"I didn’t meet anyone with JIA until I was 16, and it opened my eyes when I did... because I realised I wasn’t alone and neither are you!"
I was diagnosed with JIA at 18 months old after I bumped my right knee and the swelling wouldn’t go down. My parents took me to the local hospital but the doctors couldn’t figure out what was wrong. After lots of tests, eventually I was referred to the rheumatology department at Alder Hey Children’s Hospital where I was diagnosed with juvenile idiopathic arthritis (JIA)!
In the early years of my life I was lucky, and I could manage my JIA with ibuprofen derivatives and in some cases nothing at all. When I reached the later years of primary school however this changed, and the swelling came back in my knee and oral steroid based medication gave me some not nice side effects. From that point I also had regular joint injections under anaesthesia for 7 years, mixing and matching my left ankle, left knee, left subtalar, right knee, right ankle, right subtalar, and left thumb.
In secondary school, I was prescribed an immunosuppressant medication called methotrexate which I took orally. It also comes in injection pens. For some people methotrexate works brilliantly, but unfortunately, I was not one of those people. I dreaded taking my tablets every week because of the side effects I experienced, but I had to try this first before I had access to newer medications. Eventually I was taken off methotrexate after it made me sick, I think I was about 15, and was instead put onto a biologic drug called adalimumab which has worked well for me since.
A few months before I moved onto adalimumab, I was in a year 11 PE lesson when I felt a pain in my left ankle which I classically ignored thinking I had just rolled it and it would be fine in a few days. Except I hadn’t rolled it and it was not fine in a few days….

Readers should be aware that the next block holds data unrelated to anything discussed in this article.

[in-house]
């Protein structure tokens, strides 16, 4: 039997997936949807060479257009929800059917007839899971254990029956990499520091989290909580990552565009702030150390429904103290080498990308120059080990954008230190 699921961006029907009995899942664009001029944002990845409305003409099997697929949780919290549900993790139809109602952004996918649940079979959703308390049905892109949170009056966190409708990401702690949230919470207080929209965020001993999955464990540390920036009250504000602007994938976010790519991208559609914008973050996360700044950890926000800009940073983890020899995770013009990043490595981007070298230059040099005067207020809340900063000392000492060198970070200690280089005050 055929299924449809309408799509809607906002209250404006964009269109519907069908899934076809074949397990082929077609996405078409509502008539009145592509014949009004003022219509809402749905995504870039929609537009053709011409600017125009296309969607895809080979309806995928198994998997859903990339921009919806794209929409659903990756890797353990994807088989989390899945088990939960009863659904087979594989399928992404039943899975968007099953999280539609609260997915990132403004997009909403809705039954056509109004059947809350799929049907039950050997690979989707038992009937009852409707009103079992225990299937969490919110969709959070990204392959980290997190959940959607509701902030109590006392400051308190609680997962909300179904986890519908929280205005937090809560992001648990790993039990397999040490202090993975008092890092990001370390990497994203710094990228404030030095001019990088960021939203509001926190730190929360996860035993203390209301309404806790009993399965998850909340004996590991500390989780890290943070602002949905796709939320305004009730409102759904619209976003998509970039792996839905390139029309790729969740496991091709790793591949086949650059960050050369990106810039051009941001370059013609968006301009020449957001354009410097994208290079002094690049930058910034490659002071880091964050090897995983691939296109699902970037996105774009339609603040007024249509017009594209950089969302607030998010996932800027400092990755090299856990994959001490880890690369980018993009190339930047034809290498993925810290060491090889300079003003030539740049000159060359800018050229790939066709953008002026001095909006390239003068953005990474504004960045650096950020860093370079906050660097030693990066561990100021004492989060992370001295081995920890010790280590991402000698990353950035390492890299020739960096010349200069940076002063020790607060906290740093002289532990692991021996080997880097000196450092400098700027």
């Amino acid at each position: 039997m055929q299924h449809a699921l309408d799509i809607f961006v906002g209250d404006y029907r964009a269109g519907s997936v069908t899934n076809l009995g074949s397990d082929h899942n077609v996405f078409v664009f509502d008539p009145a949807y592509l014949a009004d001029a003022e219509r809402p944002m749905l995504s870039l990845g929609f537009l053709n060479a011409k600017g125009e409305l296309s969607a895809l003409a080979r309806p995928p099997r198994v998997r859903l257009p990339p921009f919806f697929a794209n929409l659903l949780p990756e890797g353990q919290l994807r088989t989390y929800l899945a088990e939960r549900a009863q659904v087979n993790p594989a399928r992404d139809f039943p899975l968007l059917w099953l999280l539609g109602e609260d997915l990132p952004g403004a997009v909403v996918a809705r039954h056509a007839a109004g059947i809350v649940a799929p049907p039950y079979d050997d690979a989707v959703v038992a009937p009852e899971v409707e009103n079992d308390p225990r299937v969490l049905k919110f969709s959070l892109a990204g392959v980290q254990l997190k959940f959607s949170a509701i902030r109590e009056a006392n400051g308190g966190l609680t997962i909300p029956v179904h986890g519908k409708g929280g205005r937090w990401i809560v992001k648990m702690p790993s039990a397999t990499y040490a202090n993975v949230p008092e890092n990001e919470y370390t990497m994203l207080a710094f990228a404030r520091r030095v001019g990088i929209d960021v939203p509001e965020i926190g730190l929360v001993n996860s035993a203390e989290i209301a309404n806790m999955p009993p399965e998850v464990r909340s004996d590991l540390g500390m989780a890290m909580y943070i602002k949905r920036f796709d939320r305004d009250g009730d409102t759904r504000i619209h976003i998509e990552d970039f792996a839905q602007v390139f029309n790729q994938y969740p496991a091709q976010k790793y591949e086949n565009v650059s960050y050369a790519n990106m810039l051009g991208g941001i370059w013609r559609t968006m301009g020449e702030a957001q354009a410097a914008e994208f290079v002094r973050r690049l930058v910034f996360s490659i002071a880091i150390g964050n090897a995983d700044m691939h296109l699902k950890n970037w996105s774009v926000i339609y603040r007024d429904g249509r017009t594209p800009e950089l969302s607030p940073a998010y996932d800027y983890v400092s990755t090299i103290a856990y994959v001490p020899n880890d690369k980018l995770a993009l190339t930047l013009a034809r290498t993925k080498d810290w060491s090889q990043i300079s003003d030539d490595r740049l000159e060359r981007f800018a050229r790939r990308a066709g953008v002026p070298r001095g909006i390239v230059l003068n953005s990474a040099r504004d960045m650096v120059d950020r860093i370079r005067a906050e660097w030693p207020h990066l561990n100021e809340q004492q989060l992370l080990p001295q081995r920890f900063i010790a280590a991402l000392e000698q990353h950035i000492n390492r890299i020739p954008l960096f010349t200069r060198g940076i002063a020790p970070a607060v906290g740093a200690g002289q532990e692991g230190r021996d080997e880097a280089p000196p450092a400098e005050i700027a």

The pain didn’t go away, and I resorted to walking on the outside of my foot to alleviate the pain slightly, eventually taking the crutches out of the shed that mum bought when she hurt herself abroad. I didn’t know at the time but those guys would be with me for a long while.
After many scans and hospital appointments the doctors discovered that I had no cartilage in my ankle joint and my bones had been grating together, not too helpful - thank you body.
So begins the ankle chapter of this story. I had an Ilizarov frame* for three months in the hope that separating my ankle joint would allow the cartilage to grow back. When it was removed, however, my physio was surprised when my ankle joint would not move despite all of his efforts (sorry Dave). We later found out that this was because my bone had grown across the joint. Again, not helpful - thank you body.
Exploratory surgery was performed in the hopes that the bone could be shaved away but unfortunately this didn’t work. The next option was to either have my joint fused or replaced. In the end I went with a full ankle replacement which was rather unusual at my age (18) but it was the right decision, and my surgeon kindly scheduled it 3 days after my leavers prom so I could go (just don’t tell him that I wore stilettos!)
I will not pretend that the whole saga was easy because that would be lying but I did get to do some amazing things through that time too. I went to hydrotherapy when I had my Ilizarov frame* on which was always a lot of fun, I also went on a geography fieldtrip! My crutches travelled with me to a lot of places over my 4 years with them. They went to the Lake District, Isle of Skye, China, Hong Kong, Madeira, Spain, prom and even nightclubbing in Liverpool which was entertaining. They even came with me to my first year of uni with my moon boot!
I sat my GCSEs and A-Levels amongst everything else that was going on and managed to get into my top choice university which is where I am writing this right now.
JIA should not stop you from doing what you want to do. There are always modifications or adjustments you can make or ask others to make so you can give things a go, and it is always worth trying something at least once, just do it safely. If it doesn’t work, then you know and if it does then that’s great! But you won’t know until you try it! I have met some amazing people along the way whom I likely never would have crossed paths with had I not had JIA. In fact, I didn’t meet anyone with JIA until I was 16, and it opened my eyes when I did... because I realised I wasn’t alone and neither are you!
* An Ilizarov frame is a metal structure attached to the bones of the lower leg by metal rods or pins. It looks a little like scaffolding. It was used in Eilean's case to hold the joints of the ankle apart.
Eilean has also written some advice for us about heading to university if you have JIA, based on her experiences. You can read that here.
If you are concerned that a child or young person may have JIA and would like to know more, please visit www.thinkjia.org